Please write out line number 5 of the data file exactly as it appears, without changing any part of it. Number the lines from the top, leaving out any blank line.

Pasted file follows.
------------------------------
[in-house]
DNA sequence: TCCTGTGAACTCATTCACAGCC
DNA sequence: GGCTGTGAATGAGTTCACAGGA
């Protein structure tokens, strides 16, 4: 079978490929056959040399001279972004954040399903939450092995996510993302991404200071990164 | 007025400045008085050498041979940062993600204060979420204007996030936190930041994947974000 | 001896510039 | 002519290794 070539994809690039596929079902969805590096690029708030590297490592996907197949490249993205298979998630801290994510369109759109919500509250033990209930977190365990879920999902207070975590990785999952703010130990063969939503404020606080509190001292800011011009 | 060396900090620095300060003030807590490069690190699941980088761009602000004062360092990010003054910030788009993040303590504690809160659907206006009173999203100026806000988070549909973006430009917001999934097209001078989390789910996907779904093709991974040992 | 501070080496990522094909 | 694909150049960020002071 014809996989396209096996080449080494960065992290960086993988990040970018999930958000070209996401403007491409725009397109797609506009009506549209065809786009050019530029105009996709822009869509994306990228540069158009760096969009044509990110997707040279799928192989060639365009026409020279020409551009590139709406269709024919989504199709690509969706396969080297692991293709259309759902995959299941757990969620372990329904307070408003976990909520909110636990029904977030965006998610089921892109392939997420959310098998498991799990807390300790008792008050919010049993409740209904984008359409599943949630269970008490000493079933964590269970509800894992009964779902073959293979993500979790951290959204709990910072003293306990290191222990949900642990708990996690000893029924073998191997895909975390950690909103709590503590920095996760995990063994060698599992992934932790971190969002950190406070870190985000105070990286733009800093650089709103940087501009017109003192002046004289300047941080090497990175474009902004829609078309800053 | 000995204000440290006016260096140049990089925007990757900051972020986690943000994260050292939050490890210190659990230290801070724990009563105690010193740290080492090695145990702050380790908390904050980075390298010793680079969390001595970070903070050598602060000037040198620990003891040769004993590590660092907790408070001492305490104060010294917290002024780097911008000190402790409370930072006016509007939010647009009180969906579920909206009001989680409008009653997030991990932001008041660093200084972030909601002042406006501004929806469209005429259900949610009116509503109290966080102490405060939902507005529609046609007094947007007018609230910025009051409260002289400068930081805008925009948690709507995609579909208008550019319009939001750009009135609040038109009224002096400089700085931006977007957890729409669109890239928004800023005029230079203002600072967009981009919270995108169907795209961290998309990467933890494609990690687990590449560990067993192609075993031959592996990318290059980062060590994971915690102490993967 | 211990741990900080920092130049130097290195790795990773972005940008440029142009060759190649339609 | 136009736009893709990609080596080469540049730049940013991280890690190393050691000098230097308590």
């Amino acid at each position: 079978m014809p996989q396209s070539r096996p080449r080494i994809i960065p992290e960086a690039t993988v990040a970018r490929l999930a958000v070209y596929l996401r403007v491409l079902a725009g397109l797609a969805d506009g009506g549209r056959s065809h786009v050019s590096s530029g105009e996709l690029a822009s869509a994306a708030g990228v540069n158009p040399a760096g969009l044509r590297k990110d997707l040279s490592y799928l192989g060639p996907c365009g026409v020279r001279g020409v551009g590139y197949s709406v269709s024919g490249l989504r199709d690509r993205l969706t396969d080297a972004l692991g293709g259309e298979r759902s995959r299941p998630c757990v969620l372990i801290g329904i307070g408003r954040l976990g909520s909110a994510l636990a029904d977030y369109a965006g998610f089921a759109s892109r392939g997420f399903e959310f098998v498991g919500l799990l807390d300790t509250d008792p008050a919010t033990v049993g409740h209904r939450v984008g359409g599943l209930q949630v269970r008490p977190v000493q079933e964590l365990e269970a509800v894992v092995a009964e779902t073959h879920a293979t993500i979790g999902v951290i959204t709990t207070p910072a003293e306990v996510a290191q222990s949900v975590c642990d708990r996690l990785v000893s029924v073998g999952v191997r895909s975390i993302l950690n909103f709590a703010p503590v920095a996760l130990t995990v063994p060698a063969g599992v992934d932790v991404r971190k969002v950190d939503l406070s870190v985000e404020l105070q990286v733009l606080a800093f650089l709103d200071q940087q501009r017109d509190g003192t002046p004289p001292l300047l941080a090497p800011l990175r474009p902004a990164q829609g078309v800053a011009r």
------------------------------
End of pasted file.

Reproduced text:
């Amino acid at each position: 079978m014809p996989q396209s070539r096996p080449r080494i994809i960065p992290e960086a690039t993988v990040a970018r490929l999930a958000v070209y596929l996401r403007v491409l079902a725009g397109l797609a969805d506009g009506g549209r056959s065809h786009v050019s590096s530029g105009e996709l690029a822009s869509a994306a708030g990228v540069n158009p040399a760096g969009l044509r590297k990110d997707l040279s490592y799928l192989g060639p996907c365009g026409v020279r001279g020409v551009g590139y197949s709406v269709s024919g490249l989504r199709d690509r993205l969706t396969d080297a972004l692991g293709g259309e298979r759902s995959r299941p998630c757990v969620l372990i801290g329904i307070g408003r954040l976990g909520s909110a994510l636990a029904d977030y369109a965006g998610f089921a759109s892109r392939g997420f399903e959310f098998v498991g919500l799990l807390d300790t509250d008792p008050a919010t033990v049993g409740h209904r939450v984008g359409g599943l209930q949630v269970r008490p977190v000493q079933e964590l365990e269970a509800v894992v092995a009964e779902t073959h879920a293979t993500i979790g999902v951290i959204t709990t207070p910072a003293e306990v996510a290191q222990s949900v975590c642990d708990r996690l990785v000893s029924v073998g999952v191997r895909s975390i993302l950690n909103f709590a703010p503590v920095a996760l130990t995990v063994p060698a063969g599992v992934d932790v991404r971190k969002v950190d939503l406070s870190v985000e404020l105070q990286v733009l606080a800093f650089l709103d200071q940087q501009r017109d509190g003192t002046p004289p001292l300047l941080a090497p800011l990175r474009p902004a990164q829609g078309v800053a011009r």